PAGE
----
Arik Hesseldahl

Recent Posts by Arik Hesseldahl

Cisco Reminds Us Once Again How Big the Internet Is, and How Big It’s Getting

One of the well-worn buzz phrases in tech that re-surfaces from time to time is “The Internet of Things.” When I first encountered it, it was in 2002, and it was used in the title of this story in Forbes about the use of RFID chips by retailers like Wal-Mart to track inventory. Nine years later it draws a big yawn.

Now it seems the networking giant Cisco Systems has appropriated it to mean something else entirely, something a lot more meaningful in the larger context of the Internet. The way Cisco sees it, the number of devices connected to the Internet exceeded the number of people populating the entire planet. And that’s not just smartphones and tablets. It’s sensors tracking the health of cattle, and medical devices monitoring the health of cardiac patients and so on. And eventually, rather than always interacting with humans, they’ll be interacting with each other automatically, updating our daily schedules. Other examples include the machine-to-machine-type devices that outfits like Iridium, the satellite data firm, is finding so lucrative.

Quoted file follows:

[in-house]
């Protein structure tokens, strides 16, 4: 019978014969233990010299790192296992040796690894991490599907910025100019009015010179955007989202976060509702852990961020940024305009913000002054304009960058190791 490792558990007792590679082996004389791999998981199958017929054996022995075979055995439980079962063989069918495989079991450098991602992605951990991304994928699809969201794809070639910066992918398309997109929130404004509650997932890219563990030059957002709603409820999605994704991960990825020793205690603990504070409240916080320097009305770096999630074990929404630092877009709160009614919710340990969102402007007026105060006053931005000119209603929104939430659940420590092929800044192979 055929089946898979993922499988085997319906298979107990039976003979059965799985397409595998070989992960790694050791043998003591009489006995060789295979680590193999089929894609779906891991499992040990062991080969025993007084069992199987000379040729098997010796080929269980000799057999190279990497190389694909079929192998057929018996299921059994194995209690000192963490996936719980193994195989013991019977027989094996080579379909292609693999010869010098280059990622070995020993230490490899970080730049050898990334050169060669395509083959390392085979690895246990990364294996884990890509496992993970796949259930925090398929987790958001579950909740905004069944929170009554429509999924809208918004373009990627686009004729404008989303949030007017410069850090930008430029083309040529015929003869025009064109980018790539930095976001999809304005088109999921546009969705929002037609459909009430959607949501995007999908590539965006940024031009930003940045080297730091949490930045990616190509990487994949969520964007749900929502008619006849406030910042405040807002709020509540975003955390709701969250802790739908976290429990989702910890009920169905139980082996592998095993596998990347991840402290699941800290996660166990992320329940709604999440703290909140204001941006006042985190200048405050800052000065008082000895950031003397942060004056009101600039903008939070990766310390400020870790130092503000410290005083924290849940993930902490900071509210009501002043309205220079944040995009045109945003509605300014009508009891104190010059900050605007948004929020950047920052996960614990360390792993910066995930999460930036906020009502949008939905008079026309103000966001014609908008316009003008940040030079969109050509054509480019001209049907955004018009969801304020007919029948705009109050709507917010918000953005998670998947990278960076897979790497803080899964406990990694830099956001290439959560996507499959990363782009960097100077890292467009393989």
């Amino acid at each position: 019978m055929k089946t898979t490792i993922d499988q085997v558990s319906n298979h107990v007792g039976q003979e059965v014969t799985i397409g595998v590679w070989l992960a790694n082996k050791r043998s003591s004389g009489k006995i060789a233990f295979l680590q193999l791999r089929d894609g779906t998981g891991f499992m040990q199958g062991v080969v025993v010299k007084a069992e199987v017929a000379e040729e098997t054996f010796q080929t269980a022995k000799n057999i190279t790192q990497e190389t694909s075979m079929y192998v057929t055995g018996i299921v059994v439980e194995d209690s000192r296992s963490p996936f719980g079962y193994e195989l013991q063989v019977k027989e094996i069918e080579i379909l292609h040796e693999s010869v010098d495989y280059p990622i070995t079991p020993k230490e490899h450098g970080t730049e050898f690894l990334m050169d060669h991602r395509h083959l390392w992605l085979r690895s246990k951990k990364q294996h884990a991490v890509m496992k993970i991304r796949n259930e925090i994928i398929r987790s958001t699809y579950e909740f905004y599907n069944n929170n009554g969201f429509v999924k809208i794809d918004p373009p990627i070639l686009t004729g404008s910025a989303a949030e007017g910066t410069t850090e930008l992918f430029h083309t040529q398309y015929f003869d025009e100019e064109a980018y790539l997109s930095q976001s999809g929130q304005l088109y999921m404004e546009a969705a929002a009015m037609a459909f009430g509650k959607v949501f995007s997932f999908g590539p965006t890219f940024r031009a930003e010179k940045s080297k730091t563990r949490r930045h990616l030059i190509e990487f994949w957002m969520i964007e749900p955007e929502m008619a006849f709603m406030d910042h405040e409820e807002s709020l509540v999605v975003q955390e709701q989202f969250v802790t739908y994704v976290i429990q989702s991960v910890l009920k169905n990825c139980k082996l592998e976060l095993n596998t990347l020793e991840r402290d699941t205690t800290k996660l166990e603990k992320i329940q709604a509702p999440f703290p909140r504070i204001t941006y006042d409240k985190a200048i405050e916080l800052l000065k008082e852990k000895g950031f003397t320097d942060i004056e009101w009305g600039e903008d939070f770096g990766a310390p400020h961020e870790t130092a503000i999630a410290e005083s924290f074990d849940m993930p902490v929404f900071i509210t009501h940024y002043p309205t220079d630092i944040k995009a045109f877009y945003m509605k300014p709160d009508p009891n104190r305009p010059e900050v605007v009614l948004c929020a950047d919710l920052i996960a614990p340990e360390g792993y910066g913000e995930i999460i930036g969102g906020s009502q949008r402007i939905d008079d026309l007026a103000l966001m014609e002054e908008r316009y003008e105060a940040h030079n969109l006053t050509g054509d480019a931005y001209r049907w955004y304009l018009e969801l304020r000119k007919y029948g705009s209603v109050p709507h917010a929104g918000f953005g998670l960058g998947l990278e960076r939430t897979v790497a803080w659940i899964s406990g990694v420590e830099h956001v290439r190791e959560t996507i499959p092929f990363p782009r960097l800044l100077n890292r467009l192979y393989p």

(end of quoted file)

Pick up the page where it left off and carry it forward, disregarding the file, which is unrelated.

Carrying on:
Of course, Cisco would like you to associate its brand with these kinds of big thoughts rather than its more workaday corporate troubles. It did something in the same vein last month when it unveiled its annual Visual Networking Index forecast which measures and predicts the size of the entire Internet. But before Cisco does its part to build this incredible network it’s talking about, it’s going to have to get its own corporate ship in order — and as everyone now knows, that’s going to mean layoffs. But who cares about that when there’s this utopian future just ahead?

Getting to that utopia will also require completing the transition from IPv4 to IPv6. You did know that the pool of old-style Internet address is more or less exhausted, right? Right. So when the Gods of the Internet get their act together and move completely to IPv6, there will be more Internet addresses available than there are atoms on the planet Earth. Don’t ask how many that is, but its a really big number. Okay, go ahead and ask: 340 sextillion. That’s a 340 followed by 36 zeros.

Anyhow, the fine folks at Cisco have whipped all this big thinking into an easy-to-understand graphic which they’ve kindly shared with me. Have a look below. The other image, (since we’re talking about big things) is a map of the known universe, courtesy of The Harvard Smithsonian Center for Astrophysics. Sometimes it just pays to keep things in perspective.


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